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Tennessee AG Sues "Plant Food" Maker, Seizes Product

  1. Terrapinzflyer
    NASHVILLE, Tenn. (AP) - The Tennessee attorney general has filed lawsuits against two Nashville men for making and selling a product called plant food but that is reportedly used as a recreational drug.

    Attorney General Bob Cooper announced a statewide seizure of the product called Molly's Plant Food on Friday. Nashville police served seizure and restraining orders against Eric Ronnell Alexander and Joshua Covell at their homes and at a shop called Toke-N-Roll.

    No criminal charges have been filed, but the state has cited civil law violations because the product has not been properly registered and labeled.

    Cooper said in a news release that the product is referred to on he Internet as "legal ecstasy" and contains mephedrone, a substance known to produce effects similar to ecstasy and cocaine ten ingested.

    Mar 11, 2011 2:06 PM



  1. Terrapinzflyer
    Re: Tennessee AG Sues "Plant Food" Maker

    And the press release from the Attorney Generals Office


    Tennessee Attorney General Bob Cooper and Agriculture Commissioner Julius Johnson today announced the statewide seizure of Molly’s Plant Food, a substance alleged to have been touted on the Internet for its mind-altering qualities when taken orally. The product has been known to cause severe physical and psychological side effects and is quickly spreading throughout the country as a popular but dangerous recreational drug. In addition, the Attorney General’s Office has filed suit, asking for a temporary restraining order to stop the defendants from selling the product.

    “We have all heard the news reports of a wide variety of products that are marketed for supposedly harmless purposes but cause real damage to the mind and bodies of some young people looking for that non-existent ‘harmless high,’” Attorney General Cooper said. “We are glad that current law gives us a way to get this product off the shelves while the Legislature considers stiffer penalties.”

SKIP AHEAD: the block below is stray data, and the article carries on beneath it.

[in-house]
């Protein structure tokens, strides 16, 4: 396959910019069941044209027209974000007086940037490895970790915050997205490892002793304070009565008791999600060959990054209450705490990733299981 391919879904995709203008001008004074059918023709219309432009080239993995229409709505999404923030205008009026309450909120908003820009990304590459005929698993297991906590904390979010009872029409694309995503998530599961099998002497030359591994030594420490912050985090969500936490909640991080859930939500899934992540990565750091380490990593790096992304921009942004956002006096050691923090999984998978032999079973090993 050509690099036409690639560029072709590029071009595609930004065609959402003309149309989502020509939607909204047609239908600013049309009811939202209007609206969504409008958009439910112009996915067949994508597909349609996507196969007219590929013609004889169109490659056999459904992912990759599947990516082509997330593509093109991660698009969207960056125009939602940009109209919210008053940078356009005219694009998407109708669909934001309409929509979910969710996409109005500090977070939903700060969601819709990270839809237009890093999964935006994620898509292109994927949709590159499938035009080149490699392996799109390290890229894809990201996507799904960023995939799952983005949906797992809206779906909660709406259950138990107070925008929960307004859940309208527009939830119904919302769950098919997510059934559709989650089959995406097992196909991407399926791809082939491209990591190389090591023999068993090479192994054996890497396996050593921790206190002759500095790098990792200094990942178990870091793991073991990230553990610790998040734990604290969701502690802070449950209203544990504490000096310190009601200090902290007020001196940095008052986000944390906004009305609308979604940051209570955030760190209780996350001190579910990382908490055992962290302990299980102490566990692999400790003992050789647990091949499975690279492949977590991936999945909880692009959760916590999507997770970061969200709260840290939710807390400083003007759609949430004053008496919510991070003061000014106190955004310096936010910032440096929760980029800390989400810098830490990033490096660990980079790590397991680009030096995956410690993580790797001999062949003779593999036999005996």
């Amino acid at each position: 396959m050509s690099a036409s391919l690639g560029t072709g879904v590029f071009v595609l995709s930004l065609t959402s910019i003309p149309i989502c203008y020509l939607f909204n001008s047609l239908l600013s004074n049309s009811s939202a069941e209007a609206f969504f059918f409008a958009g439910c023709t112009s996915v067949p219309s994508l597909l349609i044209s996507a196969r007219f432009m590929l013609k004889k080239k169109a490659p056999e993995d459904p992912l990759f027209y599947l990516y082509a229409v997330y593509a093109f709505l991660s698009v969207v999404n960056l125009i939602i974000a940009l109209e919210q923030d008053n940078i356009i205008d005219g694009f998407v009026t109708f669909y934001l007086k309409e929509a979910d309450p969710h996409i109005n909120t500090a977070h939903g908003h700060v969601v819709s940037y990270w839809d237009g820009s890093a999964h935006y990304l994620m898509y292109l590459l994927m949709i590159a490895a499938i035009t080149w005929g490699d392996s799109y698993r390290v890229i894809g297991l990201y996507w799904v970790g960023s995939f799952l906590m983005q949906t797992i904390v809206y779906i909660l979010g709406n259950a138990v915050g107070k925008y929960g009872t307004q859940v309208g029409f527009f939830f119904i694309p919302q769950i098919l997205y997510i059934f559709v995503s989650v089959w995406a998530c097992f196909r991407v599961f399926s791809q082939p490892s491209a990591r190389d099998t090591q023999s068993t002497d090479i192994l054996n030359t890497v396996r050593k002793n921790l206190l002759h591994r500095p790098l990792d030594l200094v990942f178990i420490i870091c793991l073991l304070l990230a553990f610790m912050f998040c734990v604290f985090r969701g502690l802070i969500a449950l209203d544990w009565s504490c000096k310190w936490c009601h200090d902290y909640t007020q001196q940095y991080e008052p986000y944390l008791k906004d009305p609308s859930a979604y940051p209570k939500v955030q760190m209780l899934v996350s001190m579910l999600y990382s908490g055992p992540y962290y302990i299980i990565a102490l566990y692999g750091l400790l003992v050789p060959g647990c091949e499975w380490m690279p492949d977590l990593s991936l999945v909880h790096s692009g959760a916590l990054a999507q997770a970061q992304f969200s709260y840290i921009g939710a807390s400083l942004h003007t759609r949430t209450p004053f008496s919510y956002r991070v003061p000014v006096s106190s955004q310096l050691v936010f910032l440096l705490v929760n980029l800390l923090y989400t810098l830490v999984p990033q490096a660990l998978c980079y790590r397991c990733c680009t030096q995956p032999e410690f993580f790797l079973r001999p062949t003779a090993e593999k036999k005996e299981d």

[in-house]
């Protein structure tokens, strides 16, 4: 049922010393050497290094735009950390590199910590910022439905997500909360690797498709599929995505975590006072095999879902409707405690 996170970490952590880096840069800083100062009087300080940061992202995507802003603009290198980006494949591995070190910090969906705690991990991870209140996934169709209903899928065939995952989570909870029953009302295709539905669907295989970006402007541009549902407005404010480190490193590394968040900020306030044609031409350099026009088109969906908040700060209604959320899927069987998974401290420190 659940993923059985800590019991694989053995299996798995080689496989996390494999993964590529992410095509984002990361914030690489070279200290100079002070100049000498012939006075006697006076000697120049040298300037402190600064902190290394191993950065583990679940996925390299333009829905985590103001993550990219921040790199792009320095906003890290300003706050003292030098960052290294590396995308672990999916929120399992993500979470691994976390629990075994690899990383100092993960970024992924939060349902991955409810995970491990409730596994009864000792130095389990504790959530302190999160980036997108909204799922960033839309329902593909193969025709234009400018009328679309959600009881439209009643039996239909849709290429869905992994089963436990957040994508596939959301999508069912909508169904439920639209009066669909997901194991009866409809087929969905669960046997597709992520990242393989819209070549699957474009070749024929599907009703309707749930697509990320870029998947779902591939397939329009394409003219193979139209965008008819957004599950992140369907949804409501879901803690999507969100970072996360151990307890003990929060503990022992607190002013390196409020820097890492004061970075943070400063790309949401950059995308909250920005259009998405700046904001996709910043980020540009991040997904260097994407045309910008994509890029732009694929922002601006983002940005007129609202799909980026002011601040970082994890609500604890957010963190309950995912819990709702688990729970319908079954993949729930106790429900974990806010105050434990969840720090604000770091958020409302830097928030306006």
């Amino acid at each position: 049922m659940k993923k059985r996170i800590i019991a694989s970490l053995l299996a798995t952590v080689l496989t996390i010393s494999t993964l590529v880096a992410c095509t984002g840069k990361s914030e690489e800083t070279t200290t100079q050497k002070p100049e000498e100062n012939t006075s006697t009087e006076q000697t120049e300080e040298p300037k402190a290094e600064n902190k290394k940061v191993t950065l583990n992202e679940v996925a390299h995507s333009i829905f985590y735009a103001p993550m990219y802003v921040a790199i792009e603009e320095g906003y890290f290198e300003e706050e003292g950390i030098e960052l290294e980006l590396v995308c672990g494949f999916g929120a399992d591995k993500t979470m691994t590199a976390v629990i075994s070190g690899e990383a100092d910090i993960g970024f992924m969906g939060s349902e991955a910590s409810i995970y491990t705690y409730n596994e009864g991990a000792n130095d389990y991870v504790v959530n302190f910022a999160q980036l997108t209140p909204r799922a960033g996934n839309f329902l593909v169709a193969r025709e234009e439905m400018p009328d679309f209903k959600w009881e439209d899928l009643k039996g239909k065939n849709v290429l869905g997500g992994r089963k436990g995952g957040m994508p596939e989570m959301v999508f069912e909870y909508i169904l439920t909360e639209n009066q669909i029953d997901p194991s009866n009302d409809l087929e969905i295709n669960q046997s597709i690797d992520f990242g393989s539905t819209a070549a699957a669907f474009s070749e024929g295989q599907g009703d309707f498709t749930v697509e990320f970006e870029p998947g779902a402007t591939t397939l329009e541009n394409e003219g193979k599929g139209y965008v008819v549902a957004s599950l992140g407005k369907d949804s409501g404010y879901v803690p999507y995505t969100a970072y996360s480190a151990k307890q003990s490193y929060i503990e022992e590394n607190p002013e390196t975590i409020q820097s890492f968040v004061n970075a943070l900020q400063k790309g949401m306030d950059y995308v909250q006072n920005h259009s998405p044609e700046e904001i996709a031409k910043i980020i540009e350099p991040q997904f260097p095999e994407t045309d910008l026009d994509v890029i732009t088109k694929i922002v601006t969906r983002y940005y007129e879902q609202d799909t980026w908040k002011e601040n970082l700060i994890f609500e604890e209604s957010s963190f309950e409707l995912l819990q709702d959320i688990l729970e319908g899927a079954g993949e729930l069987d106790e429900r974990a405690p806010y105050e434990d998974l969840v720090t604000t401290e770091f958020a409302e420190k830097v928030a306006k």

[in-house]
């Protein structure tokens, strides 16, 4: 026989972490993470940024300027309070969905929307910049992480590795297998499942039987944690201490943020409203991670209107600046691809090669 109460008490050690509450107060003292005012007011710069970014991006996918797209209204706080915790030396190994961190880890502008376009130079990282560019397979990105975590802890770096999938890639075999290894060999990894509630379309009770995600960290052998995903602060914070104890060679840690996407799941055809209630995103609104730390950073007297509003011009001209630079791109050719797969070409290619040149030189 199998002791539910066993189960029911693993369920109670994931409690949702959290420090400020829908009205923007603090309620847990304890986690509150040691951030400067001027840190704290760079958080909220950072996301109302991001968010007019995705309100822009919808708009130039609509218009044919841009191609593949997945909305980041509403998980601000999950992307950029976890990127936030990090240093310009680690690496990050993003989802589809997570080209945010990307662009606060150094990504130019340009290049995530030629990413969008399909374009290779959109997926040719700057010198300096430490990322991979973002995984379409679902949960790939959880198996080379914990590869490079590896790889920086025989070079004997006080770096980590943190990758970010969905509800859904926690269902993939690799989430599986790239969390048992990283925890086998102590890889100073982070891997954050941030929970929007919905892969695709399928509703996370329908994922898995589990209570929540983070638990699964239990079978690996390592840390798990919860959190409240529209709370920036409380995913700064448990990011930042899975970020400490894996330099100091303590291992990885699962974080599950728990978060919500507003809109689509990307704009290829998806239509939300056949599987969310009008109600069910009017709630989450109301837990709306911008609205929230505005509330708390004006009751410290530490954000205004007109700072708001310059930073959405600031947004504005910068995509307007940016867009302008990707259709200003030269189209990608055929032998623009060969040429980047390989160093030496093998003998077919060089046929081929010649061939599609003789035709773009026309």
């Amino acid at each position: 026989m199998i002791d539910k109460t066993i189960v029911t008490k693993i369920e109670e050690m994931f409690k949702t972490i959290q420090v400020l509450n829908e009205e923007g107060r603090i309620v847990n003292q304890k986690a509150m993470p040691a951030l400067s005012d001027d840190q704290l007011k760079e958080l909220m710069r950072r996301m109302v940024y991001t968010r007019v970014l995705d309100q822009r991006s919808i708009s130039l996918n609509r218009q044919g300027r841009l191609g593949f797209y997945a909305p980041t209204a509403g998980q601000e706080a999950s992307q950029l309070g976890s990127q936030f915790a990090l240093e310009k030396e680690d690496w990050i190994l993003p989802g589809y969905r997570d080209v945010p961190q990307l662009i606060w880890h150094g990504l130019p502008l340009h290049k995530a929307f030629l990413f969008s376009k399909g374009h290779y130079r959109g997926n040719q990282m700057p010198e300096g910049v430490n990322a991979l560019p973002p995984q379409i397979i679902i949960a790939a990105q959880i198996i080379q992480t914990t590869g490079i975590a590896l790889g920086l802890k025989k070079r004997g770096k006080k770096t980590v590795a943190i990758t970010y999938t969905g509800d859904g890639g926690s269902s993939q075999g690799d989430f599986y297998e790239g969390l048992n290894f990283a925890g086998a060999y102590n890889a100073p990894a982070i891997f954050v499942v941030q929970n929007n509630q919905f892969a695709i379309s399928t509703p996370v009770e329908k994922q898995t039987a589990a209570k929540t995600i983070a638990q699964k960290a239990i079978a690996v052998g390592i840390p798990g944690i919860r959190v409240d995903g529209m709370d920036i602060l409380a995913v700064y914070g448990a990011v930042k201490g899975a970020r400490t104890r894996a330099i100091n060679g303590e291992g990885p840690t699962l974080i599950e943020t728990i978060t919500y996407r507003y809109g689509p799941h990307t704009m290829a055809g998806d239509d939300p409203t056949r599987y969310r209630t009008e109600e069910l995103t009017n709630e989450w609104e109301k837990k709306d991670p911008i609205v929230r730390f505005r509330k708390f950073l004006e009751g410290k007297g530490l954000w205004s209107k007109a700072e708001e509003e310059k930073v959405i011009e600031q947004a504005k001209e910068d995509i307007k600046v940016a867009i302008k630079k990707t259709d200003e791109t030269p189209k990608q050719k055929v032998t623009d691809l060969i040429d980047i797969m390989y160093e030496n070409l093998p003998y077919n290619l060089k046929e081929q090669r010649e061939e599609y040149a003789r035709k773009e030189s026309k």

Although the company’s website has a disclaimer which states it is “not intended for human consumption,” other internet chat rooms and websites refer to “Molly’s Plant Food as “legal ecstasy.” The product contains mephedrone, a substance known to produce a feeling similar to that of methylenedioxymethamphetamine (also known as “ecstasy”) and cocaine when consumed orally.

    Named in the lawsuit are defendants Eric Ronnell Alexander and Joshua Covell, who operate businesses under the names “Faded Botanicals” and “Molly’s Plant Food,” which manufacture, market, sell and distribute a product known as “Molly’s Plant Food” (MPF). Upon receiving the judge’s signed order, investigators from the Attorney General’s office are coordinating with the Tennessee Bureau of Investigation and other law enforcement agencies statewide to seize the product from store shelves. Tennessee Department of Agriculture inspectors are assisting in this effort.

    Nashville-area law enforcement officers served seizure and restraining orders on the defendants at their homes and the Nashville-based business Toke-N-Roll, which is located at 4824 Old Hickory Blvd. in Hermitage. Officers were in the process of seizing the product from various convenience stores and other commercial businesses throughout the state on Friday.

    No criminal charges have been filed in this case. However, the Attorney General’s Office and Department of Agriculture have cited civil law violations because the product has not been properly registered and labeled in accordance with state law, according to the complaint. Under state law, nitrogen (a chemical component in the formula for mephedrone) is also recognized as a “plant nutrient” under state law and falls under the department’s registration and labeling laws.